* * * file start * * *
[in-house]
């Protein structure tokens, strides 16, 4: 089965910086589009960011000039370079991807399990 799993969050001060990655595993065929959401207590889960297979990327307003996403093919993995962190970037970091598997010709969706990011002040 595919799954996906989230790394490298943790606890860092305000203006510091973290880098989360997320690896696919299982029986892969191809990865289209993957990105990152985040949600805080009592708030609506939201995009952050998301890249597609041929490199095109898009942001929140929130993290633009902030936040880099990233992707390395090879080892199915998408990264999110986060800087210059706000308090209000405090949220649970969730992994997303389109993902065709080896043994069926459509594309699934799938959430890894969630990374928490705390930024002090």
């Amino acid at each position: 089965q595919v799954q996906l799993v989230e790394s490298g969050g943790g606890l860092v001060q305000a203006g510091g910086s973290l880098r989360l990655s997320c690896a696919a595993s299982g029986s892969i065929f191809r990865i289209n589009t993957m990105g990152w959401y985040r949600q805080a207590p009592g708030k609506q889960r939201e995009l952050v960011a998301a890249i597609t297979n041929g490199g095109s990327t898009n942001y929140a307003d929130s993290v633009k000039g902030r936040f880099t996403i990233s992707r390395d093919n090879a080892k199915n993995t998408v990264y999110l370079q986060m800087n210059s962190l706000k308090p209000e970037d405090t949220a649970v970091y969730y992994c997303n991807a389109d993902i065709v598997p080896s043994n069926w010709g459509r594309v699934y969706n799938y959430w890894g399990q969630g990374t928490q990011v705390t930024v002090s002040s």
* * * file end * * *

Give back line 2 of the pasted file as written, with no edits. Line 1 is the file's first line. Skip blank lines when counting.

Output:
């Protein structure tokens, strides 16, 4: 089965910086589009960011000039370079991807399990 799993969050001060990655595993065929959401207590889960297979990327307003996403093919993995962190970037970091598997010709969706990011002040 595919799954996906989230790394490298943790606890860092305000203006510091973290880098989360997320690896696919299982029986892969191809990865289209993957990105990152985040949600805080009592708030609506939201995009952050998301890249597609041929490199095109898009942001929140929130993290633009902030936040880099990233992707390395090879080892199915998408990264999110986060800087210059706000308090209000405090949220649970969730992994997303389109993902065709080896043994069926459509594309699934799938959430890894969630990374928490705390930024002090």